10 bands who had to change their name after already releasing music

mid-career band name changes Artists with albums under original names

There’s a lot of pressure that comes with choosing a band name. After all, the last thing anyone wants to do is totally rebrand themselves mid-career.

As Jimmy Eat World taught us, a rushed decision has the potential to cause problems throughout an artist’s career. While most bands are fortunate enough to catch their mistakes early, some have had to part with their original names after already making themselves known.

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Here are 10 artists who put out music prior to assuming a new moniker.

blink-182/Blink



The numeric portion of ‘s name has provided quite a bit of fun for the band. Over the course of their tenure, they’ve made up many ridiculous meanings to mess with speculating fans. Believe it or not, though, the band had actually released 1994’s Buddha under the name Blink. They had to change it the following year as another act were operating under the same moniker at the time. Ultimately, they just threw a random number against it.

Linkin Park/Hybrid Theory



We all know Hybrid Theory as Linkin Park‘s debut album. However, did you know that it was once their band name as well? Once Xero, the group opted to call themselves Hybrid Theory just prior to releasing their first EP. Ultimately, though, they decided that it was too close to the name of another active band, Hybrid. They eventually chose Linkin Park and titled the album as a nod to their foundations.

Billy Talent/Pezz



If you didn’t know about this switch, then you’ve got a whole new Billy Talent album to listen to. The group previously went by Pezz prior to receiving legal threats from another band using the same name. They released a full-length album, Watoosh!, in 1999 before the change.

Read more: 10 pop-punk artists who started out in a completely different genre

Flyleaf/Passerby 



It’s hard to imagine Flyleaf operating under a less iconic moniker. However, the band went by Passerby long enough to drop a couple of EPs and go on tour. They changed their name shortly after signing with Octone Records, though, due to an inability to secure rights to the name.

Radiohead/On A Friday



Yeah, we were shocked, too… Prior to assuming the name Radiohead, the alt-rock titans went by one much more mundane: On A Friday. They produced a couple of demo albums before signing with EMI and taking on a new designation. Their now-permanent moniker is actually a reference to Talking Heads‘ “Radio Head.”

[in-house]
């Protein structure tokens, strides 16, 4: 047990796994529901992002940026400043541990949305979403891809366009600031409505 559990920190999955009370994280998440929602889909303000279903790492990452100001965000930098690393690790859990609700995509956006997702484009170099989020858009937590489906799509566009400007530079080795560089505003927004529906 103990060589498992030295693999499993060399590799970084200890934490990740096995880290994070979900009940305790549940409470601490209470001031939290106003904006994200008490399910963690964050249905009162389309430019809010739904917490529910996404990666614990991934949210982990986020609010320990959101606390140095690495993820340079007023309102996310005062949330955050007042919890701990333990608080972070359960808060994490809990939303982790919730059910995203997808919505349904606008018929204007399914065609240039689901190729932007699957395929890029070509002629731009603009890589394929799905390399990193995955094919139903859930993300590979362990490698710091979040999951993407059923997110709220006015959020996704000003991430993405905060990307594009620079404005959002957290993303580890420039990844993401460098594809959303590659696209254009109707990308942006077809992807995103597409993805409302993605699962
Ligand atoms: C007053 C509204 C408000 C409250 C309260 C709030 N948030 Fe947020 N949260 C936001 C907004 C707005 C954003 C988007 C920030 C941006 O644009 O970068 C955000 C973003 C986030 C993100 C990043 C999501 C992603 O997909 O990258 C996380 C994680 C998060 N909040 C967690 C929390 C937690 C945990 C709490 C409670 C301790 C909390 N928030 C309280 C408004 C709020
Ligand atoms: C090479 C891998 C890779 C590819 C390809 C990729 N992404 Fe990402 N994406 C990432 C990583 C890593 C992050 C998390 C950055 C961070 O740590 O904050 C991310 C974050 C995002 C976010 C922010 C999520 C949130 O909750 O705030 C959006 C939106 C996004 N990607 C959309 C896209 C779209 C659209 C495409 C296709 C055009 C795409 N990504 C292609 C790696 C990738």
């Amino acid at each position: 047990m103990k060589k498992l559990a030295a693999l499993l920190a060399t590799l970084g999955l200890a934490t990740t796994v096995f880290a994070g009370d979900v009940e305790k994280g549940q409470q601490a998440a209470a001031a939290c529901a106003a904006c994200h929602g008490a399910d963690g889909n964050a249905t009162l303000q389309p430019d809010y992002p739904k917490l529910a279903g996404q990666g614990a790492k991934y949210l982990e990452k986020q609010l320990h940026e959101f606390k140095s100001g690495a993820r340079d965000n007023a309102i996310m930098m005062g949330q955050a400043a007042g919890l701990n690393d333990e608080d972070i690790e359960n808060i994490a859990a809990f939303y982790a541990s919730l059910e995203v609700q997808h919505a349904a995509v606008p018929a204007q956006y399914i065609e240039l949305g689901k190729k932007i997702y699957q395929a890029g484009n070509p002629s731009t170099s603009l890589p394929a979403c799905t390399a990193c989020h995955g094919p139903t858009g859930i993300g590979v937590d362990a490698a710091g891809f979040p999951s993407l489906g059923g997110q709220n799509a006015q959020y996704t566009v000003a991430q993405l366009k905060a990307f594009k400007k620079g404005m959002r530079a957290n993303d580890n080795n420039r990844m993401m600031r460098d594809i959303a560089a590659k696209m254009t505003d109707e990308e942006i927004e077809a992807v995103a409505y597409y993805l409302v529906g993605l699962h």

New Found Glory/A New Found Glory



This is a more subtle one, but it’s well documented. If you take a look at the cover of New Found Glory‘s debut album, Nothing Gold Can Stay, you’ll see the original version of their name. The band previously went by A New Found Glory but dropped the determiner to make their physical records easier to find.

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Nirvana/Fecal Matter



Yeah, we prefer NirvanaKurt Cobain produced early demos under Fecal Matter that would eventually inform the band. After teaming up with Krist Novoselic, however, the project went through a series of names, including Skid Row, before they settled on the legendary moniker we all know.

The Academy Is…/The Academy 



We’re thankful for this change because it added some flavor. Prior to releasing Almost Here in 2005, the Academy Is… had actually gone by the Academy. In line with most of the other artists included in this list, though, they ran into complications posed by another band. The brief stint is immortalized on their debut self-titled EP.

Story Of The Year/Big Blue Monkey 



Believe it or not, Story Of The Year existed for seven years before assuming their current name. First 67 North and then Big Blue Monkey, the band released three EPs under the latter. They ultimately changed it after—you guessed it—finding out that another band were already operating under the name.

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PUP/Topanga



It’s no wonder that PUP opted for this name change. During their early days, they performed under Topanga as a nod to Boy Meets World (and their first middle school crush). After two years, however, they realized that a Disney reference didn’t align well with their values and heavy style. The band then decided to go by Pathetic Use Of Potential, abbreviated as PUP, after Stefan Babcock‘s grandma used the phrase to criticize his musical ambitions.

Which artists do you know of that underwent name changes after releasing music? Let us know in the comments below!

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